Bills Digest no. 151 2006-07-Appropriation Bill (No. 1) 2007-08


Index

Bills Digest no. 151 2006–07

Appropriation Bill (No. 1) 2007-08

WARNING:
This Digest was prepared for debate. It reflects the legislation as introduced and does not canvass subsequent amendments. This Digest does not have any official legal status. Other sources should be consulted to determine the subsequent official status of the Bill.

CONTENTS

Passage History
Purpose
Background
Financial implications
Main Provisions
Endnotes
Contact Officer & Copyright Details


Passage History

Appropriation Bill (No. 1) 2007-08

Date introduced: 8 May 2007

House: House of Representatives

Portfolio: Finance and Administration

Commencement: On Royal Assent

Purpose

To appropriate approximately $58.986 billion for the ordinary annual services of the Government.

Background

Section 83 of the Constitution provides that no monies may be withdrawn from the Consolidated Revenue Fund (CRF) except under an appropriation made by law . Laws authorising spending are either:

  • special appropriations, or
  • six (usually) annual Appropriation Acts.

Special appropriations which account of about 75 per cent of spending are spending authorised by Acts for particular purposes. Examples are age pensions, carer payments, and the seniors concession allowance paid under the Social Security (Administration) Act 1999, and the Family Tax Benefits A and B paid under A New Tax System (Family Assistance) (Administration) Act 1999.

Appropriation Bill (No. 1) 2007-2008 (the Bill) appropriates funds for the ordinary annual services of the Government . By comparison Appropriation Bill (No. 2) 2007-2008 appropriates funds for other annual services. Section 54 of the Constitution requires that there be a separate law appropriating funds for the ordinary annual services of the Government. That is why there are separate bills for ordinary annual services and for other annual services. The distinction between ordinary and other annual services was set out in a Compact between the Senate and the Government in 1965 (the Compact has been updated to take account of the adoption of accrual budgeting).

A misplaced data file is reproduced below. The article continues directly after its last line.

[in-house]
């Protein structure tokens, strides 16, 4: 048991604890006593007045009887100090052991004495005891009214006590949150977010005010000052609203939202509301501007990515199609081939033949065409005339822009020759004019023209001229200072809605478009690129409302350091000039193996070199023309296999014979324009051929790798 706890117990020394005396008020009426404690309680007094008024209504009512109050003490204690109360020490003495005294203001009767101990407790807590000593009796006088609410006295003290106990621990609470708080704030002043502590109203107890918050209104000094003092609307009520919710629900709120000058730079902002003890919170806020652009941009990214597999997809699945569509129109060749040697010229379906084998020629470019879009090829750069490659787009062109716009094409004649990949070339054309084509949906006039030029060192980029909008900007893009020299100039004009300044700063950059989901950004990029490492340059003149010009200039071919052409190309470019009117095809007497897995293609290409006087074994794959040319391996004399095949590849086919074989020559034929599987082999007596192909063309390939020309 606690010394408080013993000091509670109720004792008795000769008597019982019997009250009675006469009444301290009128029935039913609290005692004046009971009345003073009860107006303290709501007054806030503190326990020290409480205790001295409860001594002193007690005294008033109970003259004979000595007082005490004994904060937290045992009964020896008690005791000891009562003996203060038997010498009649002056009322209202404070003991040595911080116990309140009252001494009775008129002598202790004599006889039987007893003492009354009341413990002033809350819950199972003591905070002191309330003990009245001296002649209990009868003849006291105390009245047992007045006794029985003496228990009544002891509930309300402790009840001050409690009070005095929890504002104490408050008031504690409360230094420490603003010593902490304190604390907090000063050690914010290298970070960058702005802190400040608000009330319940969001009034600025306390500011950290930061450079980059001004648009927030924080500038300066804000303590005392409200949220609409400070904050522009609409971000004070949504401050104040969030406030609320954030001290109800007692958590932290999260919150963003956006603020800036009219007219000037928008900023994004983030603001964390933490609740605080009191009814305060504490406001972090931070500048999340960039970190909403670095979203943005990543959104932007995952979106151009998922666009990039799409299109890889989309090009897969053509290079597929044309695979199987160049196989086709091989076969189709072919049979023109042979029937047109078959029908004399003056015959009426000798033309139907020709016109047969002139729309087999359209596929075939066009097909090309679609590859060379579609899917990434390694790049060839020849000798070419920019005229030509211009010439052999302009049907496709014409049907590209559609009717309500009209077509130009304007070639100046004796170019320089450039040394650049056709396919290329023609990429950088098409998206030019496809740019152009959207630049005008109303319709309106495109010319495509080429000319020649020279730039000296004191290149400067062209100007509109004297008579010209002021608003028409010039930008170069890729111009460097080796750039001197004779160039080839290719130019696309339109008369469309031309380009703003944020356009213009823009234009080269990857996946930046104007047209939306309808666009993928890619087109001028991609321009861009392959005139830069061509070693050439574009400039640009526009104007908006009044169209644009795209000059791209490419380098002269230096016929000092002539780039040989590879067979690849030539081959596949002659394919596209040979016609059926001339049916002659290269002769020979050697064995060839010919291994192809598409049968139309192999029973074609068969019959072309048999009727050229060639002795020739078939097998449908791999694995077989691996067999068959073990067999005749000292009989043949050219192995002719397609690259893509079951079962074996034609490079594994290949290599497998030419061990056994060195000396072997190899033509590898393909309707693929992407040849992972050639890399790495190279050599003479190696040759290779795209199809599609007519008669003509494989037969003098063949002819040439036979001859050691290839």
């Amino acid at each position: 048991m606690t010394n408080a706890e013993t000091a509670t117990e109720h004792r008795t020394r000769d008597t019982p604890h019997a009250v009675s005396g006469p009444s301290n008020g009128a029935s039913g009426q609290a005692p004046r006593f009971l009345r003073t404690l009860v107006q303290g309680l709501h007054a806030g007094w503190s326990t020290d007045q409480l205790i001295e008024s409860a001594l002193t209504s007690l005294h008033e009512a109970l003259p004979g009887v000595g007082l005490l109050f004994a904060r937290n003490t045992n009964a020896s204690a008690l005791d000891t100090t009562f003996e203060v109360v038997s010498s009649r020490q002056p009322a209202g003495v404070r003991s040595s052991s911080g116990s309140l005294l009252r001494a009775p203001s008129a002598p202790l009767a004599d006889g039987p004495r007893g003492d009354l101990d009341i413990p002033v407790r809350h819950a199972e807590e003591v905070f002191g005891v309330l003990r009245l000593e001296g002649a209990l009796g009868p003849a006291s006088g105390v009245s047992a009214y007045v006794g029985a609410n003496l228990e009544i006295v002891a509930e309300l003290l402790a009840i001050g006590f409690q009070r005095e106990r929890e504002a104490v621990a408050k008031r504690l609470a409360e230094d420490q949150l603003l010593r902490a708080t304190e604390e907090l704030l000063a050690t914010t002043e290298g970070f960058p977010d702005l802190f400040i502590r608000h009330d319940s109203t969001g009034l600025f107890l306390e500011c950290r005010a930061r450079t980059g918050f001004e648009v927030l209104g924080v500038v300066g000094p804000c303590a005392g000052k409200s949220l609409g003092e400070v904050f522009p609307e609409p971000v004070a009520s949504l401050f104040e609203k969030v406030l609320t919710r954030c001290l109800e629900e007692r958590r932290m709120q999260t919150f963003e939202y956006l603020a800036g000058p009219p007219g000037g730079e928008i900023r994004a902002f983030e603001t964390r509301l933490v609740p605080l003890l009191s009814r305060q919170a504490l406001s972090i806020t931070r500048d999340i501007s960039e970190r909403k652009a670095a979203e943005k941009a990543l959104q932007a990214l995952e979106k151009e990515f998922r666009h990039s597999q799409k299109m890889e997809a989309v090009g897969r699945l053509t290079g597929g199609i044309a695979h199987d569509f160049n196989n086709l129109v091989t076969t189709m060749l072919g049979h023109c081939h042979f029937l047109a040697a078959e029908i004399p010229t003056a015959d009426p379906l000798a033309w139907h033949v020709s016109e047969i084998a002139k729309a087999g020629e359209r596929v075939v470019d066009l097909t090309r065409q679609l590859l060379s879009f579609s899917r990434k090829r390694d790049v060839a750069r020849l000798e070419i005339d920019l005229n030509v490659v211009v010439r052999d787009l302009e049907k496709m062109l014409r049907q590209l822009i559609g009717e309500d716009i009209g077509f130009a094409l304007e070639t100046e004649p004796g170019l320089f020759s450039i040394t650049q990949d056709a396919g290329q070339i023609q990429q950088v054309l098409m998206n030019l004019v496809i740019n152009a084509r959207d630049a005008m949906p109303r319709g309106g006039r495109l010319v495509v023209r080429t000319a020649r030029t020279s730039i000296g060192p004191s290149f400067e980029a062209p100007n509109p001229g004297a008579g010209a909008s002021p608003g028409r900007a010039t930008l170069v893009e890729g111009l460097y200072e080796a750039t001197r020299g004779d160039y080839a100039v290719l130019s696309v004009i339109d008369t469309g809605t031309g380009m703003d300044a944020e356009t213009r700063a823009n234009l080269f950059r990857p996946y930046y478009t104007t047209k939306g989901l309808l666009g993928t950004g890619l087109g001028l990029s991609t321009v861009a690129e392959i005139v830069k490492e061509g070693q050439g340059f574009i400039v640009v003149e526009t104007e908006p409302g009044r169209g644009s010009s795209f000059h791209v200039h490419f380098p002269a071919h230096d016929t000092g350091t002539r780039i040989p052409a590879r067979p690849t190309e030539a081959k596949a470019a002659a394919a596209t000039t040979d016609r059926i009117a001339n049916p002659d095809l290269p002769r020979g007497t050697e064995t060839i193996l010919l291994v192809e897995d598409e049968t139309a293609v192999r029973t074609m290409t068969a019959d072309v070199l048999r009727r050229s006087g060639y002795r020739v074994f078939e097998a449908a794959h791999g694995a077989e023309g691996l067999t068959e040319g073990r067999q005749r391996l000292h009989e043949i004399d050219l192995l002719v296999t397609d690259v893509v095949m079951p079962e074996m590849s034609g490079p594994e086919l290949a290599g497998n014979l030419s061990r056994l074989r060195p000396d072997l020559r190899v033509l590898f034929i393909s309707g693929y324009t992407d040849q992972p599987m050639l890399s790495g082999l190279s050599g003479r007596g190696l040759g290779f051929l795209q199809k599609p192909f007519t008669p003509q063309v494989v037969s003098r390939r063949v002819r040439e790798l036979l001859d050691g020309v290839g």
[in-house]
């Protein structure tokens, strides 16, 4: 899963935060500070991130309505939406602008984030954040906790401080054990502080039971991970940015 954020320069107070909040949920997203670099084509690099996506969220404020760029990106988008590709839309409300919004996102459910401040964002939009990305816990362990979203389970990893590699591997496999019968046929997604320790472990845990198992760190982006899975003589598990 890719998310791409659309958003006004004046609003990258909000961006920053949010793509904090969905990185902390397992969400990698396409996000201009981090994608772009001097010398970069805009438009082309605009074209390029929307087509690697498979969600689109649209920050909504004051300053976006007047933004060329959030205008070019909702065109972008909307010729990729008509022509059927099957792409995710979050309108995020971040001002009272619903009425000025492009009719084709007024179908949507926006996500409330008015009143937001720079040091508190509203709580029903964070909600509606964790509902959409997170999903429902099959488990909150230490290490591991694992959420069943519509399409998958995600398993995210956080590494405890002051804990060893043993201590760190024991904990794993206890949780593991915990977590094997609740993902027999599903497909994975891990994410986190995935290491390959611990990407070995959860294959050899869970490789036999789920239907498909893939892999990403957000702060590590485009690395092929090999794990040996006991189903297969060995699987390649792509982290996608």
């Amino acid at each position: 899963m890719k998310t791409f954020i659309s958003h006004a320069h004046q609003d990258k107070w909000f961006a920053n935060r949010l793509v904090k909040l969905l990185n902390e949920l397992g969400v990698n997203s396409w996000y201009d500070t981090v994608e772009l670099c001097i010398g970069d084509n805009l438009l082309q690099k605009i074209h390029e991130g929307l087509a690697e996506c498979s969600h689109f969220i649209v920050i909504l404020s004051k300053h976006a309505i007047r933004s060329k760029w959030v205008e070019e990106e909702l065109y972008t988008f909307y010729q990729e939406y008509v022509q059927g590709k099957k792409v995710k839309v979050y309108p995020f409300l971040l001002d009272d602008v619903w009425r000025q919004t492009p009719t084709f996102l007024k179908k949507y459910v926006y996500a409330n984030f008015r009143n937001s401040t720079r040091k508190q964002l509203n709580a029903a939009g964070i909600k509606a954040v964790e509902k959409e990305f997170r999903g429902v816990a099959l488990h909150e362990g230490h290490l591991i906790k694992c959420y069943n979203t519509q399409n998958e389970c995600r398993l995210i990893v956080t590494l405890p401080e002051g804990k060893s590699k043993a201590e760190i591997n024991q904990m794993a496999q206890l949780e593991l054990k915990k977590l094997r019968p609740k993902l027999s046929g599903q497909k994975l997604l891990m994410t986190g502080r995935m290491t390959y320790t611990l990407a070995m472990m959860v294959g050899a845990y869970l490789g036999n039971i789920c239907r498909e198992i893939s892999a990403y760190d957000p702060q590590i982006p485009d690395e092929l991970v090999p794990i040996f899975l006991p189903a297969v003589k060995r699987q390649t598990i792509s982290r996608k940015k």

The amounts allocated to each portfolio and the breakdown between departmental outputs and administered expenses, are set out in Schedule 1.

Departmental outputs are expenses that portfolio departments and agencies control. They are essentially the cost of running agencies, for example, salaries and other day-to-day operating expenses. The bulk of appropriations in the Bill are for departmental expenses. Administered expenses are those that agencies administer on the Government s behalf. While most administered expenses are funded through special appropriations, some are funded through the Bill. The regional partnerships program and the Bass Strait Passenger Vehicle Equalisation Scheme are examples of administered expenses funded through the Bill.(1)

Departmental outputs and administered expenses contribute to outcomes. They are the results or consequences for the community that the Government wishes to achieve.  For example, under the Attorney-General s portfolio, the Bill appropriates funds for the Federal Magistrates Court of Australia under Outcome 1 which is:

To provide the Australian community with a simple and accessible forum for the resolution of less complex disputes within the jurisdiction of the Federal Magistrates Court of Australia.(2)

The Senate s powers in relation to ordinary annual services

Section 53 of the Constitution provides that the Senate may not amend proposed laws appropriating revenue or moneys for the ordinary annual services of the Government. The Senate may, however, return to the House of Representatives any such proposed laws requesting, by message, the omission or amendment of any items or provisions therein.